Community art brings peace to Patterson Park

Written by on August 6, 2014 in Featured - No comments
There were two types of people at Patterson Park last Sunday--painters and painted. In a quickly-planned community art project, residents and friends playfully affirmed their commitments to peace while participating in a very different kind of activity. The organizer of the event called it “an excuse to bring people together.”

There were two types of people at Patterson Park last Sunday–painters and painted. In a quickly-planned
community art project, residents and friends playfully affirmed their commitments to peace while participating in a very different kind of activity.
The organizer of the event called it “an excuse to bring people together.”

Participants in the “Human Flag of Peace” arranged themselves in a peace sign below the Patterson Park Pagoda. - Photo by Erik Zygmont

Participants in the “Human Flag of Peace” arranged themselves in a peace sign below the Patterson Park Pagoda. – Photo by Erik Zygmont

Pablo Machioli shares a laugh with a friend. - Photo by Erik Zygmont

Pablo Machioli shares a laugh with a friend. – Photo by Erik Zygmont

Nina Giosa relaxes into the process. - Photo by Erik Zygmont

Nina Giosa relaxes into the process. – Photo by Erik Zygmont

PeaceFlagDoveShirt-v

Suzanne Cohill enjoys her new shirt design, courtesy of Bartosz Tararuj. – Photo by Erik Zygmont

After the painting, it was all smiles. - Photo by Erik Zygmont

After the painting, it was all smiles. – Photo by Erik Zygmont

Filmmaker Spencer Grundler, who filmed the “Human Flag of Peace,” an artistic venture organized by Pablo Machioli on Sunday evening in Patterson Park, said the event came together very quickly.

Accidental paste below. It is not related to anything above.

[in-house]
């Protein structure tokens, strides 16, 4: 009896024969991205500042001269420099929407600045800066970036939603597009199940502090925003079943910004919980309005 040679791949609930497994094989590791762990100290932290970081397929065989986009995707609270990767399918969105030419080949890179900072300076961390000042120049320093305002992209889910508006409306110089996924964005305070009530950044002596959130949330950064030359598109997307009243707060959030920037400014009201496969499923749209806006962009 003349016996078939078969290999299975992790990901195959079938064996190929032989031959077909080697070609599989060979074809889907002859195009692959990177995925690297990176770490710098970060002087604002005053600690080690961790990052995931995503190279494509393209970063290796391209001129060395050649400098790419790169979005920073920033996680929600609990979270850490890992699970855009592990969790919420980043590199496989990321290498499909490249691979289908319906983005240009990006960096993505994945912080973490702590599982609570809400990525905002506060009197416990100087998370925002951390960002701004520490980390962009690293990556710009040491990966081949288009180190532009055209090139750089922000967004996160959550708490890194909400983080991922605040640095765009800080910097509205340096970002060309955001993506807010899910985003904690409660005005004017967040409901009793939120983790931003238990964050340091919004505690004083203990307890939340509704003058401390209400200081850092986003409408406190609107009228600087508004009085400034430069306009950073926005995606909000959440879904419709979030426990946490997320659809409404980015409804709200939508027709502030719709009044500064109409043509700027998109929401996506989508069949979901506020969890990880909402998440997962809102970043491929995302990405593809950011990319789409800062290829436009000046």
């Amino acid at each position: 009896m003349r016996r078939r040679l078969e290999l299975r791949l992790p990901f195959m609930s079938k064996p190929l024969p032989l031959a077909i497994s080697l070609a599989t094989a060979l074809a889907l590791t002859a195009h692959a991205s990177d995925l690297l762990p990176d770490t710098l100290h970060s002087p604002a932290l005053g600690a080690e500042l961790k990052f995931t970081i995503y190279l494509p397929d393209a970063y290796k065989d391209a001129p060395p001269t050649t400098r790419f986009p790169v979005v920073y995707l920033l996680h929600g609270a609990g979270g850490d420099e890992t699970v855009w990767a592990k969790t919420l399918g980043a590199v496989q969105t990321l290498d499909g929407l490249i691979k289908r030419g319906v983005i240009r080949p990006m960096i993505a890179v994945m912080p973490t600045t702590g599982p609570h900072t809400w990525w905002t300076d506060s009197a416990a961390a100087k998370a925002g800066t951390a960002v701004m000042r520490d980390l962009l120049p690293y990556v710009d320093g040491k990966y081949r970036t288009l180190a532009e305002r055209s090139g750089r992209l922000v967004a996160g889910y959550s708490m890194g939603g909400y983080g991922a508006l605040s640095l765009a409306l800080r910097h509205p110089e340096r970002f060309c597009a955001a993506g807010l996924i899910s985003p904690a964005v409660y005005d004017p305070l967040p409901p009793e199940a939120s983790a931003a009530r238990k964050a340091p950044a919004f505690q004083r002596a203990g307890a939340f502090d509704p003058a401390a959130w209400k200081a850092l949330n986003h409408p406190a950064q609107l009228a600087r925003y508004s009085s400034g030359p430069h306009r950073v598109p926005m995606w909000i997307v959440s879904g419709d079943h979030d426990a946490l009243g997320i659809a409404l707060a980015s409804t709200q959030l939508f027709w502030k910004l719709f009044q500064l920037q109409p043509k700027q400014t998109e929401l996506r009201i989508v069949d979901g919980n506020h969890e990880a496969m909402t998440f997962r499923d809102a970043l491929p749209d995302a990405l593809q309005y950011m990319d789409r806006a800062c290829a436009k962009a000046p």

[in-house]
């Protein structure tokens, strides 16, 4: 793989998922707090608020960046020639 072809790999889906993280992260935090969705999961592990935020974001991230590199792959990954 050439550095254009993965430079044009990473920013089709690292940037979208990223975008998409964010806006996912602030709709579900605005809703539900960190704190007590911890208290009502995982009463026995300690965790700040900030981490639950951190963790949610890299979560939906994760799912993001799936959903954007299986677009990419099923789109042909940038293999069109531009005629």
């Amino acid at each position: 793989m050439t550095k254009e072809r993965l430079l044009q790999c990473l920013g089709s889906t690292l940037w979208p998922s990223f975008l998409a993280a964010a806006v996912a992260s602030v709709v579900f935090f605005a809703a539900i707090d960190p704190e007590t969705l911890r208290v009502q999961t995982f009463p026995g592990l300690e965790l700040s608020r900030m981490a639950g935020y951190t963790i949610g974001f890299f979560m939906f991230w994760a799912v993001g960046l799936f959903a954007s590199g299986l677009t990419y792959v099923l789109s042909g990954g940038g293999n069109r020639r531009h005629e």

“[Machioli] had this idea on Saturday of last week, and he called me immediately, and I said if we’re going to do this, we need to do the video tonight, edit it on Sunday, and get it out Monday,” said Grundler.

The 47-second video made the rounds on several local Facebook pages last week.

“Hi. My name is Pablo,” states Machioli in the short. “I am a painter, and I want to create with you a message of peace.”

He told anyone interested in the effort to wear white, to be at Patterson Park on Sunday, and to be ready to be painted.

As 5 p.m. neared on that humid day, it was unclear how many participants would show up.

“A lot of people said they’re going to show up, but..,” said Machioli.

He lost no enthusiasm.

“We’re going to do it even if it’s three people.”

Soon, a few dozen paint-ees made their way to the stage area below the Pagoda.

“I saw the video, I said, ‘Cool, I’m half a block from the park,’” said participant Anne Fresia.

“I love the concept,” said Mollie Fein. “I feel the world right now…I personally feel needs a jolt of positivism in the most broad and caring way.”

Participants laid down in the grass and arranged themselves into a giant peace symbol as Machioli and a good-sized crew of other artists painted their shirts, and in some cases, their pants, their faces and their legs. Machioli went around toward the end and gave everybody a “green thumb.”
“This was a very impulsive idea, and I think it is very important to express ourselves in this way!”

Machioli exclaimed happily as he and his friends painted the volunteers in rainbow colors.

“This act will motivate people in different ways,” he said when it was all over. “It just put people together to have fun and think about peace.”

Machioli has also painted the large mural at Streeper St. and Fairmount Ave., “Breathing Peace.”

To view Grundler’s film on the project, search “Spencer Grundler” on Vimeo.com. He said that the video will be posted when he completes it.

by Erik Zygmont
editor@baltimoreguide.com

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